Yes! Wherever you go, there are always blues fans wanting to embrace and support the music. I’ve been blessed to play all around the world, and I’ve made many friends along the way. Many of my fans often shock me with how they collect all of my albums and follow my career moves! And in the last few years, I’ve really noticed lots of younger people really serious about traditional blues. It’s very gratifying to have many young friends seriously striving to keep this Blues music moving forward! Wherever I travel, I am shocked by people connected to me by their love of blues music. Although it’s not mainstream, blues is a bridge that allows all people to come together.

Life is more than just music, is there any other field that has influence on your life and music?

I went to school to study business. But I could never hold down a straight business job. It just didn’t really interest me. But when you look at music as business then it can help you navigate. I say that almost sarcastically because music is not a very profitable venture. We occasionally have some nice paying gigs, but I doubt that I will ever be rich. But I guess the point is to make enough to live decently while staying in the headspace of music. I think my business studies have helped me navigate through life. I also love visual art and I work with great artists and graphic designers to put out the most attractive music packaging! A big shout out to Vince Ray and Jimi Giannatti. To be honest my life pretty much revolves around music everyday!

"The music industry is a very competitive industry and though I have received lots of encouragement along my path there certainly have been lots of obstacles. My first obstacle was with myself." (Three Aces of the Blues : Bob Corritore, Bob Margolin & Bob Stroger / Photo © by Marilyn Stringer)

Do you have any interesting stories with Bob Margolin and "So Far" album (2020)?

I first became aware of Bob Margolin in 1974 when the Muddy Waters Band played a concert at my high school gymnasium! Muddy and his band were simply incredible, and I looked on at them in awe. Little did I know that Bob Margolin and I would become great friends and eventually tour, record, and travel the world together. Over many years, I used to go see that band whenever I could and I mostly hung out with Jerry Portnoy (Muddy’s harmonica man), and I really did not get to know Bob well until much later. It wasn’t until the late 80s in Phoenix that we started working together. The Phoenix Blues Society put on a show dedicated to the music of Muddy Waters and Howlin’ Wolf. Bob Margolin was the featured out of town guest and I was playing in Chico Chism’s band and Chico was Howlin’ Wolf’s last drummer. That show was our first time playing together! Bob Margolin was quick to respond to my traditional Chicago Blues playing and I was delighted to play with this great musician who I admire. Every time that Bob Margolin came to town after that he always invited me to his stage. In 1996 Margolin and I did our first of many recording sessions together backing Henry Gray. The session was spectacular! In 2007 Bob Margolin was a special guest of my band project with Big Pete Pearson for a small tour of Europe that included the Lucerne Blues Festival in Switzerland. Margolin and me eventually started a band project called the Bobs Of The Blues with Bob Stroger and various drummers. We just played the Northwoods Blues Festival in Chippewa Falls, Wisconsin with Kenny Smith on drums. We love working with Kenny when the scheduling works out. Bob Margolin and me have done numerous shows together all around the world and have made lots of recordings over many years. So, our recording project was appropriately titled So Far! I have to say so far so good!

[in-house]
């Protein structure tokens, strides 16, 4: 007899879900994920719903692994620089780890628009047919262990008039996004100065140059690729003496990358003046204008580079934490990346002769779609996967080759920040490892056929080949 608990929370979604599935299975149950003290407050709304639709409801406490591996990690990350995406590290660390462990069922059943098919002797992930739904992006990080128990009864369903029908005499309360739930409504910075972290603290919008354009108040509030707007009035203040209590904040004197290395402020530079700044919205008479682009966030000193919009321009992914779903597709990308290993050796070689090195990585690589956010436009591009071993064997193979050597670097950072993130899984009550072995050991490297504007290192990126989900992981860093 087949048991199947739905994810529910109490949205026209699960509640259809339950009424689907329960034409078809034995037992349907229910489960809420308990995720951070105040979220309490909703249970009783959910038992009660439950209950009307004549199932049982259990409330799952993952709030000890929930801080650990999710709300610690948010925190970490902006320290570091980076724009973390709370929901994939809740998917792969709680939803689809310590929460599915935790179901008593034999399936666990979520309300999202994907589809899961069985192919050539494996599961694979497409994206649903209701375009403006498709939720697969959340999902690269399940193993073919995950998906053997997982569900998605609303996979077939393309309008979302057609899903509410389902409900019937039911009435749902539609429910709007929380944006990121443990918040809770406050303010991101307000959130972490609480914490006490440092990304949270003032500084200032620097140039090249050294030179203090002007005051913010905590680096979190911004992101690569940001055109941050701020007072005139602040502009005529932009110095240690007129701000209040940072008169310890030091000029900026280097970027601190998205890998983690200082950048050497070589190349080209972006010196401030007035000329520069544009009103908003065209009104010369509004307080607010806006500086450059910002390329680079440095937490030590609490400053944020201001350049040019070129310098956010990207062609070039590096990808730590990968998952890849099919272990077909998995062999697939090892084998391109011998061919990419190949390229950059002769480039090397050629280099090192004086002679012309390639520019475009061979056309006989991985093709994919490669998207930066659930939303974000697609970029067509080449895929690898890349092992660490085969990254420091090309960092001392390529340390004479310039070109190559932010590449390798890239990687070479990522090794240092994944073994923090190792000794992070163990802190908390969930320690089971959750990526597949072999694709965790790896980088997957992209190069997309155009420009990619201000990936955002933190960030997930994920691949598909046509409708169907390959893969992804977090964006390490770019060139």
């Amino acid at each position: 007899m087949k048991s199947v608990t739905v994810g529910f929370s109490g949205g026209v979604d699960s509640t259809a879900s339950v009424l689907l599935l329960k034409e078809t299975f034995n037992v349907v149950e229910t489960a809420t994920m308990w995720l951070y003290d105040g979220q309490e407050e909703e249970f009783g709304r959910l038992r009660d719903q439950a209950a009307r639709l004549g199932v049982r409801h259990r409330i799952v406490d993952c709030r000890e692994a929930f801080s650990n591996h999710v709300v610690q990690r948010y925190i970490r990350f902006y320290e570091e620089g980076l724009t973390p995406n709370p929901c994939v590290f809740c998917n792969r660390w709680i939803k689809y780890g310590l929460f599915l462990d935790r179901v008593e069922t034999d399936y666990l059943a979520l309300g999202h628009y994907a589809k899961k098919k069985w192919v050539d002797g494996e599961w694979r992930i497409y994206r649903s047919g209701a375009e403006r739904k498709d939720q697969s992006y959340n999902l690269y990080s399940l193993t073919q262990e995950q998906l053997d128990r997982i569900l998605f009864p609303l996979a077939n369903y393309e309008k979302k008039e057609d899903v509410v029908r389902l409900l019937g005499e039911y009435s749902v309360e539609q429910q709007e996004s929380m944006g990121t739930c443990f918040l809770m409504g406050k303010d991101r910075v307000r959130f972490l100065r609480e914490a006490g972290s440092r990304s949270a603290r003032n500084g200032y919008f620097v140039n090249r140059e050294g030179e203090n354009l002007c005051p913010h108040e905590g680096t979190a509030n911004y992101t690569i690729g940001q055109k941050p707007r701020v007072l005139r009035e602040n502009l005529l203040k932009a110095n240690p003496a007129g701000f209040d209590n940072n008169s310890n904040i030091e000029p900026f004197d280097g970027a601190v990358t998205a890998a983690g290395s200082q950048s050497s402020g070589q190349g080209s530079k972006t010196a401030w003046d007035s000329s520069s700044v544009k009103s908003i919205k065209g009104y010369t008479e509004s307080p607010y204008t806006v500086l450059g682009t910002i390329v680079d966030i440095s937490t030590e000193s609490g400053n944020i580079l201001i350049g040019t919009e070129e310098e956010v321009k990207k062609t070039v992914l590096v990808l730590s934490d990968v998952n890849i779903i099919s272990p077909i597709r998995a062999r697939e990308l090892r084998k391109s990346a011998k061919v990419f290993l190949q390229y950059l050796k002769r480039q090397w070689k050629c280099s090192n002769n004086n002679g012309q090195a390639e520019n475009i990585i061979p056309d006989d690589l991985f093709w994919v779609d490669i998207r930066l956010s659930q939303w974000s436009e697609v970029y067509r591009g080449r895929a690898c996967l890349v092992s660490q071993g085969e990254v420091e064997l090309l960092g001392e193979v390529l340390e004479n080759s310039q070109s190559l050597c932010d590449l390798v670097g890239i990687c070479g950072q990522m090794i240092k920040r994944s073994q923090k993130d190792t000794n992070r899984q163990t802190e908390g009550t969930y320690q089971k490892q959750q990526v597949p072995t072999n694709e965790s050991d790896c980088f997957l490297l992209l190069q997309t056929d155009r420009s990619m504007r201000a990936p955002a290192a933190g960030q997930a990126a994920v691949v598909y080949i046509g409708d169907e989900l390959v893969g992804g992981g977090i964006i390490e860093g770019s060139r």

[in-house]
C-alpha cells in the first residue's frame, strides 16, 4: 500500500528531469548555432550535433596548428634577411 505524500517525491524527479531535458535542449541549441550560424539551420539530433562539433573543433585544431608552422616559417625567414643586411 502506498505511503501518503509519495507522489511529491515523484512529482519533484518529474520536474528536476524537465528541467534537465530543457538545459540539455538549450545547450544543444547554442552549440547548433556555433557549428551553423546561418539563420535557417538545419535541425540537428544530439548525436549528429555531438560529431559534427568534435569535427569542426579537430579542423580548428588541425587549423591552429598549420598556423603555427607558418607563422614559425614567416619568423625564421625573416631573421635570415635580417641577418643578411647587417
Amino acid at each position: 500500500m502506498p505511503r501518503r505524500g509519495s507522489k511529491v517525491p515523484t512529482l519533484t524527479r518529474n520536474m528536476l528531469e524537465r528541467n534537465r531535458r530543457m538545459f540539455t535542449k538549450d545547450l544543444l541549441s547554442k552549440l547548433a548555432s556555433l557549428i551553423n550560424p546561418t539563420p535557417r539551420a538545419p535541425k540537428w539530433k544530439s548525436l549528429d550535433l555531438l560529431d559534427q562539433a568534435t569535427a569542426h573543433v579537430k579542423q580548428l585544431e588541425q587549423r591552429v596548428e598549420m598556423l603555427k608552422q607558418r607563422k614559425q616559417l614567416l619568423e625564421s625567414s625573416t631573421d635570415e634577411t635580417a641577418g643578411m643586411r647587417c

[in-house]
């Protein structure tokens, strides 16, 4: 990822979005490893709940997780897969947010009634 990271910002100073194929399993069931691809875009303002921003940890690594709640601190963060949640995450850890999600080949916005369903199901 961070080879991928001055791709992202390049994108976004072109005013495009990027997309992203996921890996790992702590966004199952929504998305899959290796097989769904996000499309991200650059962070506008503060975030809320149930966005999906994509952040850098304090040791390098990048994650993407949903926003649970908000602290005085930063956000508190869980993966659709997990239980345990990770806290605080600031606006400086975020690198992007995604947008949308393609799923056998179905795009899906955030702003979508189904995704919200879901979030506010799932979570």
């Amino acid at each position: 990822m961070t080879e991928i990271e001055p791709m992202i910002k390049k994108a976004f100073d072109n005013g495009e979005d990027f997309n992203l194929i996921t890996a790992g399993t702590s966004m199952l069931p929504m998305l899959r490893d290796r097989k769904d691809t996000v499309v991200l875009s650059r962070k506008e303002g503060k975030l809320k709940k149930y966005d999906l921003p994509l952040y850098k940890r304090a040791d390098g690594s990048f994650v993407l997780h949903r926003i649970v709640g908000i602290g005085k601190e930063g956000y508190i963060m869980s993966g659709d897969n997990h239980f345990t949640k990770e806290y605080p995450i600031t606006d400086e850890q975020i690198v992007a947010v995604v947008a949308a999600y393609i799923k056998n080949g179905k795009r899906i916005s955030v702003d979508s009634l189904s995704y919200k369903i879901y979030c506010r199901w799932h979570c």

Why do you think that the Acoustic Blues continues to generate such a devoted following?

Since So Far is my first all acoustic album project I really can’t speak from experience. Bob Margolin and I hope that we can do some acoustic shows in this format. I have to say that I really enjoyed exploring the acoustic approach to playing. Since Bob Margolin and I have been playing together for years we have a natural fit. So when he approached me with this project, I was happy and honored to sign on! For a harmonica player, acoustic playing has lots of hand effects and microphone dynamics. It’s much different than playing amplified harmonica.

"I feel like I am a lifelong student and I learn and explore music everyday. And I also consistently play with all of my heart and soul. Each live performance, rehearsal, or recording seems to show me something different about myself. What has changed is that with every passing year I feel that I’m a little better I getting my artistic expression across. I have been blessed with some great opportunities and I always try to live up to these cherished moments."  (Bob Corritore / Photo © by Dusty Scott)